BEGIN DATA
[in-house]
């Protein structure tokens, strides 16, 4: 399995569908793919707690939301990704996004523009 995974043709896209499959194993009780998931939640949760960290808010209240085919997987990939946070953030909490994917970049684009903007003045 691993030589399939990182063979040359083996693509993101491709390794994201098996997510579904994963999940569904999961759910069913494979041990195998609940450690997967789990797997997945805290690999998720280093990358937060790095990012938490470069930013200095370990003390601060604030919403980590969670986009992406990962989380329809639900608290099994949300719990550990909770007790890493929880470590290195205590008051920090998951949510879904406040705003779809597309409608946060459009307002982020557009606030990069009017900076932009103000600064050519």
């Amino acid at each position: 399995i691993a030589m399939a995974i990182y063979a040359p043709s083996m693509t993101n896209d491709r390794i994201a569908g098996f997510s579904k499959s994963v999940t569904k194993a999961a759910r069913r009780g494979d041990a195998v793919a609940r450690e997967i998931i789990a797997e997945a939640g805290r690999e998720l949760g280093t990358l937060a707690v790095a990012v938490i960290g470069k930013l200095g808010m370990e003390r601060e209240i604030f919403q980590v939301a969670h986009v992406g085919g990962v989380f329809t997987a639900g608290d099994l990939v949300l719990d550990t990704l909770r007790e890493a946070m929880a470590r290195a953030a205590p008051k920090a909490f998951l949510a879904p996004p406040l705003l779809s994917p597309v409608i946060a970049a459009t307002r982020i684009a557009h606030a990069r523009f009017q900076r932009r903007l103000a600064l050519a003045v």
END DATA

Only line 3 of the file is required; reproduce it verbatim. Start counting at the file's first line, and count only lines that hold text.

């Amino acid at each position: 399995i691993a030589m399939a995974i990182y063979a040359p043709s083996m693509t993101n896209d491709r390794i994201a569908g098996f997510s579904k499959s994963v999940t569904k194993a999961a759910r069913r009780g494979d041990a195998v793919a609940r450690e997967i998931i789990a797997e997945a939640g805290r690999e998720l949760g280093t990358l937060a707690v790095a990012v938490i960290g470069k930013l200095g808010m370990e003390r601060e209240i604030f919403q980590v939301a969670h986009v992406g085919g990962v989380f329809t997987a639900g608290d099994l990939v949300l719990d550990t990704l909770r007790e890493a946070m929880a470590r290195a953030a205590p008051k920090a909490f998951l949510a879904p996004p406040l705003l779809s994917p597309v409608i946060a970049a459009t307002r982020i684009a557009h606030a990069r523009f009017q900076r932009r903007l103000a600064l050519a003045v």